I fairly enjoyed reading this memoir since, of course, there were related characters and episodes he had to describe. I think his readers can learn and know a lot of figurative words, for instance, nagging debts, Asiatics abounded, frustrated pugnacity, etc.



My Former Review:
When I first saw the book title, it reminded me of a quote by Alexander Pope, "A little learning is a dangerous thing," and I still think this is a wise one worth reflecting and thus keeping in mind to be aware of our own lea
...more
Jan Frederik Solem
Dec 27, 2011 Jan Frederik Solem rated it it was amazing
This delightful autobiographical account of his youth, ending with Evelyn Waugh walking off after not drowning himself after all - turning back after being stung by a jellyfish - should probably be read *before* Paula Byrne's biography "Mad World". Much background to "Brideshead revisited" of course, in his own - surprisingly candid as well as witty - words. Although only mentioned in passing, I didn't know that Waugh counted G. K. Chesterton and Graham Greene among his friends. Given recent hig ...more
Tim
"Today...there are reporters of the popular papers who interview authors rather than review their work; there are the charmers of television; there are the state-trained professional critics with their harsh jargon and narrow tastes, and there are the impostors who cannot write at all, but travel from one international congress to another discussing the predicament of the writer in the modern world."

c 1968

"An artist must be a reactionary. He has to stand out against the tenor of the age and not
...more
Greg
Oct 08, 2008 Greg rated it really liked it  ·  review of another edition
I read this autobiography without having read in Waugh fiction. I tremendously enjoyed it. Why this is not more highly recommended reading, I do not know. I went to Evelyn Waugh's house in Oxford, essentially only because I was there and knew his name from a joke in the movie "Lost in Translation". If that's all you know, read this book!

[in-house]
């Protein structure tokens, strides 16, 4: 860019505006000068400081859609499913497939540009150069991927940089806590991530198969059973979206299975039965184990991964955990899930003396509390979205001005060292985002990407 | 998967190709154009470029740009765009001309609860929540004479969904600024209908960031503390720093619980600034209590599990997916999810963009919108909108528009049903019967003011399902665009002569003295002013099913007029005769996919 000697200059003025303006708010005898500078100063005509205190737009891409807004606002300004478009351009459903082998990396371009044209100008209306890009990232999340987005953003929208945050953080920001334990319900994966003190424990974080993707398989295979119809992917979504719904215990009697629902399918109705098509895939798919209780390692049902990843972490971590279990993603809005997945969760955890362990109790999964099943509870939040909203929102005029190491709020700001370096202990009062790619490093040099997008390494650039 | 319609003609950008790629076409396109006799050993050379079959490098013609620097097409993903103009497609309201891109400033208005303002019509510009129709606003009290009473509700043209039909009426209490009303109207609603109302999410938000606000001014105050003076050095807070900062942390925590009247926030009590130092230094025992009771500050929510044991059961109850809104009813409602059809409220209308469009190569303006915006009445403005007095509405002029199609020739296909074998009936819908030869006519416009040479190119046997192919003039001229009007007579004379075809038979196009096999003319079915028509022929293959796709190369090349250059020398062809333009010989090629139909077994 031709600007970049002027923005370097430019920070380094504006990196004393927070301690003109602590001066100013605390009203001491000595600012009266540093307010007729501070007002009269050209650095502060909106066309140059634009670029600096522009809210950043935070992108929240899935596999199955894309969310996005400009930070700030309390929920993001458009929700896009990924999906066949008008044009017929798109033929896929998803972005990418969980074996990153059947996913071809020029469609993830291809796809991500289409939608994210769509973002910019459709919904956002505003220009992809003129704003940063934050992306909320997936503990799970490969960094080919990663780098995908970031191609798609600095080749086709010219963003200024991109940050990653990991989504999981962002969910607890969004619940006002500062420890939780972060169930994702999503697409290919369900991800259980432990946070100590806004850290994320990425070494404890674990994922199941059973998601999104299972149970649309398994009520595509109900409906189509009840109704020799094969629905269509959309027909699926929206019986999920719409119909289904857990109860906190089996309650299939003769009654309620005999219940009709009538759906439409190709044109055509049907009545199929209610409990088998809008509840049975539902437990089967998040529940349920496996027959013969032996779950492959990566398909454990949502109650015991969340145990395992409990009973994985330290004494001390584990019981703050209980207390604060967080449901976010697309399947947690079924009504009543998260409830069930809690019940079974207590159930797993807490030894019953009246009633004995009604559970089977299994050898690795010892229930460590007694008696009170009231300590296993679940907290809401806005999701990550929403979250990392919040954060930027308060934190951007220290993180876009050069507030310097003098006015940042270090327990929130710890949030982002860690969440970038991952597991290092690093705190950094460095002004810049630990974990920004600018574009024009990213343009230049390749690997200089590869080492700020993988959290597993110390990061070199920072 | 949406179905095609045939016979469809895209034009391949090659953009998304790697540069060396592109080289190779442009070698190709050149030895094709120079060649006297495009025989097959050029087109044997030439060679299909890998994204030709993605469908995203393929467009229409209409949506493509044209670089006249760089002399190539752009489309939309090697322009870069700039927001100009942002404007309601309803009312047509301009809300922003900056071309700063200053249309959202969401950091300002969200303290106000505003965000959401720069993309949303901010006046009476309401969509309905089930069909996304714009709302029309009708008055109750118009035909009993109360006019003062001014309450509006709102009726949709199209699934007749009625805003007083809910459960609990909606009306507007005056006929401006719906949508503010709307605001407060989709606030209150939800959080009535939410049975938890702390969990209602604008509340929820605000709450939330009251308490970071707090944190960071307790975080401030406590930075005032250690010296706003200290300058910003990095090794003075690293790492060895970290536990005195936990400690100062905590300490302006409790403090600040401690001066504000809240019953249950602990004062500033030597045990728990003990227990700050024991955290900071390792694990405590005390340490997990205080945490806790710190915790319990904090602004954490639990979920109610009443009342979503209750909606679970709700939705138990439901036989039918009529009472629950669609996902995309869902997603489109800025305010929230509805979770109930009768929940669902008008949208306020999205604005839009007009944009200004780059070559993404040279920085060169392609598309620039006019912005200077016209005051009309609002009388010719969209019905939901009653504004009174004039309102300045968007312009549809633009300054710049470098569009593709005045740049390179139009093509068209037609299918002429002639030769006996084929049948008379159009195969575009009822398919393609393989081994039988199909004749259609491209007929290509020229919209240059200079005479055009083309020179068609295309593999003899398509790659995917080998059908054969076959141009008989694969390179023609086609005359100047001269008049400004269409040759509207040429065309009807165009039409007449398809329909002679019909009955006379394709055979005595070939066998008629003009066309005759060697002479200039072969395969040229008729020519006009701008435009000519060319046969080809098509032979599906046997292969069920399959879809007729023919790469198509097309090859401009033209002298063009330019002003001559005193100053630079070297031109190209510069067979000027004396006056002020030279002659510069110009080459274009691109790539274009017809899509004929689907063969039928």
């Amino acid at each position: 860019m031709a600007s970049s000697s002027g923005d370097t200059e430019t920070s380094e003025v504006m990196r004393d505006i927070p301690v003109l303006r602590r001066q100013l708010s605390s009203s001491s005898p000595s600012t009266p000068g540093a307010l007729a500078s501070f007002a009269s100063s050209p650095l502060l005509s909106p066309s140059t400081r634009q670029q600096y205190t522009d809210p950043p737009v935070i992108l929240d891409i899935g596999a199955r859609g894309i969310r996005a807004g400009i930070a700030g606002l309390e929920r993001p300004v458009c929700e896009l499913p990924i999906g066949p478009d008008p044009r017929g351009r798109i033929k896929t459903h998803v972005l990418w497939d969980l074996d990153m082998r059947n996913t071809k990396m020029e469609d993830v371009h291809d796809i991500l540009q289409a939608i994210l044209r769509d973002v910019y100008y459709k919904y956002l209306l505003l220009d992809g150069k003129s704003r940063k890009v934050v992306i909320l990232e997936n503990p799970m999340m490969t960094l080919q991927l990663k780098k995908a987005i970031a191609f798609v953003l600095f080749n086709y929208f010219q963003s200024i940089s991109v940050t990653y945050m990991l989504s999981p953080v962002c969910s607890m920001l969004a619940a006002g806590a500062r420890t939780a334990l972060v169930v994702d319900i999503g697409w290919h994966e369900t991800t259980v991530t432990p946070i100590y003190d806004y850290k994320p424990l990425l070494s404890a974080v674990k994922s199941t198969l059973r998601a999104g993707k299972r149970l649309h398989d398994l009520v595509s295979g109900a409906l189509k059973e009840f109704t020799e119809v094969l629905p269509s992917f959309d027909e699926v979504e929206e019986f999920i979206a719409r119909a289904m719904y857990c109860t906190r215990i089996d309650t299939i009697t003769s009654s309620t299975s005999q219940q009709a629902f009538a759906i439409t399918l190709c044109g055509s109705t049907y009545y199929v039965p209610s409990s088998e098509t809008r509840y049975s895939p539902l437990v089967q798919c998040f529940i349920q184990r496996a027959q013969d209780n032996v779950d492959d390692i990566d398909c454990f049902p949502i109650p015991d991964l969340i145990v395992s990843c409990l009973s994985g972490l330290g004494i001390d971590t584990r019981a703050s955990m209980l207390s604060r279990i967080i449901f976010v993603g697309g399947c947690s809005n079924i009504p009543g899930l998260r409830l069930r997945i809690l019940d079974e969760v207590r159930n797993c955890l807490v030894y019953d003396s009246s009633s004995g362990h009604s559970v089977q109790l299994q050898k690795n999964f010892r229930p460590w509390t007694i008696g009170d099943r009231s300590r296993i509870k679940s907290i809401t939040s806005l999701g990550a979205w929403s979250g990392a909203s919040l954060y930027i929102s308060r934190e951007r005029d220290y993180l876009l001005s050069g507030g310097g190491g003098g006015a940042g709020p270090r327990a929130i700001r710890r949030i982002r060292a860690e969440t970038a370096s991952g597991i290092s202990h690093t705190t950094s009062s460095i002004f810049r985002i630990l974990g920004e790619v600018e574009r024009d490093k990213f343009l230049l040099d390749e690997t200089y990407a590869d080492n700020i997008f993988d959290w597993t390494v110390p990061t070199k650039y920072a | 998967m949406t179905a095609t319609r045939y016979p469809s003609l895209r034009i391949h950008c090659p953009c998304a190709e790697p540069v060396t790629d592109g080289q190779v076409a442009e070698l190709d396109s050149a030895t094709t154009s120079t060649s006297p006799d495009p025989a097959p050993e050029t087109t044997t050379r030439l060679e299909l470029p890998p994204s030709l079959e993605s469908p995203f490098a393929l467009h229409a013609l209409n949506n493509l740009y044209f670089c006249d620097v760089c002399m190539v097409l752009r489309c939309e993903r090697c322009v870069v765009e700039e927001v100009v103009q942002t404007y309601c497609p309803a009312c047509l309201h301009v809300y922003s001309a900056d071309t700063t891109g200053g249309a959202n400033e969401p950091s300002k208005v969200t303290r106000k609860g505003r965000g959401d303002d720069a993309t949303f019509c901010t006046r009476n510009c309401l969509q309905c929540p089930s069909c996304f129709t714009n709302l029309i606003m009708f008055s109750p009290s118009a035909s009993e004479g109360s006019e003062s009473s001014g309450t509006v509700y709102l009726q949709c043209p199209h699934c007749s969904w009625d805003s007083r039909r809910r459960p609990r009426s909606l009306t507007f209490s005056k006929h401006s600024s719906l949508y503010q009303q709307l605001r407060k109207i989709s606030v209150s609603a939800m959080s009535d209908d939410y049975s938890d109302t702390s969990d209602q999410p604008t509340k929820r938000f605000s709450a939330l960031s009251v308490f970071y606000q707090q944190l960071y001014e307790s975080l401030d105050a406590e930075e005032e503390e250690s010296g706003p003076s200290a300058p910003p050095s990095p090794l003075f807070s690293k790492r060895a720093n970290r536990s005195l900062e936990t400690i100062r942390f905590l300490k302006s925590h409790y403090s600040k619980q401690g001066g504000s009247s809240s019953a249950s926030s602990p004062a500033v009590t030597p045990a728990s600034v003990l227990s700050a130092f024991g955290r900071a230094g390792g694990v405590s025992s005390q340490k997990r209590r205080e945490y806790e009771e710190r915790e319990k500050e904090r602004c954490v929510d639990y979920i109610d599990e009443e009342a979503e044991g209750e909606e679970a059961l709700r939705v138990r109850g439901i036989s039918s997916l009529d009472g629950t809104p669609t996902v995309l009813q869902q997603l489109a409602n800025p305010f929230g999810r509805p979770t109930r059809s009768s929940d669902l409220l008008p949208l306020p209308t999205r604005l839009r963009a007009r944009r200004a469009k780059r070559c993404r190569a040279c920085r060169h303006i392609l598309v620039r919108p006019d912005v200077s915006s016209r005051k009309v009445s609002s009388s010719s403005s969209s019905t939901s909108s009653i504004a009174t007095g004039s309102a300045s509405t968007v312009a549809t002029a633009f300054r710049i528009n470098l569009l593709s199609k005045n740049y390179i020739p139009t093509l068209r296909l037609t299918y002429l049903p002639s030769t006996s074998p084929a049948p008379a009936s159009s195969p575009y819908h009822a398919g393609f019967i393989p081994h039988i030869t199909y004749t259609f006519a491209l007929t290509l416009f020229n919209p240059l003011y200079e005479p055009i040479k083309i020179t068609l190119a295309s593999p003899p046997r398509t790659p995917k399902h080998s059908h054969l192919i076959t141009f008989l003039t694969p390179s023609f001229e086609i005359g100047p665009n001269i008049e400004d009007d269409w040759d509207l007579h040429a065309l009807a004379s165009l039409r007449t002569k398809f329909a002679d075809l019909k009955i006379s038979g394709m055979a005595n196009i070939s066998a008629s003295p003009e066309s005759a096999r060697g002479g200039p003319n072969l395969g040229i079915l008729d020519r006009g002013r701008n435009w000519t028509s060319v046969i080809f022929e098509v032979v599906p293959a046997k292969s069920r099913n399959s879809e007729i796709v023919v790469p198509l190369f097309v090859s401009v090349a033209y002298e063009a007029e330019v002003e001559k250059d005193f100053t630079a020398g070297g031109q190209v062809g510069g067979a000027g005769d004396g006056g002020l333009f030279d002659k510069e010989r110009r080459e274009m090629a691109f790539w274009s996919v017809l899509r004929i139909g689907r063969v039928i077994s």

Tracy
Sep 15, 2008 Tracy rated it liked it  ·  review of another edition
If you're into Waugh enough to want to read about his life, you'll enjoy this. He brings his characteristic wit and irony to the narration, especially in his masterful depiction of the various characters in his life, but he seems only tepidly enthusiastic about the project (which went unfinished) and it's nowhere near as much fun as his novels.
Phillip W.
Feb 09, 2014 Phillip W. rated it really liked it  ·  review of another edition
If you love Waugh you will enjoy his autobiography. Such a shame memoirists like this have disappeared and a pity Waugh died before authoring subsequent volumes. Though he is discreet in his tellings, one can glean much of the man, his milieu and his many associations.
Mk100
Nov 28, 2009 Mk100 rated it it was amazing  ·  review of another edition
Shelves: memoir
If you're a Waugh fan, this is a real tgreat. His acerbic wit and close eye for foibles, including his own, are present throughout the book. And it is very apparent that Waugh did much more than a little learning during his youth.
Gordon
Feb 12, 2012 Gordon rated it liked it  ·  review of another edition
Shelves: biography
I would definately recommend this to all Waugh fans.
Don't be put off by chapter one, it goes through his family tree, and although some may have enjoyed it, I found it one of the most boring things I've ever read. The rest of the book is splendid though, so I forgive him.
Gerard De bruin
Jun 15, 2015 Gerard De bruin rated it really liked it  ·  review of another edition
Shelves: english, biografie
Such a pity he never finished a real biography
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Evelyn Waugh's father Arthur was a noted editor and publisher. His only sibling Alec also became a writer of note. In fact, his book “The Loom of Youth” (1917) a novel about his old boarding school Sherborne caused Evelyn to be expelled from there and placed at Lancing College. He said of his time there, “…the whole of English education when I was brought up was to produce prose writers; it was al ...more
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“Only when one has lost all curiosity about the future has one reached the age to write an autobiography.” 1 likes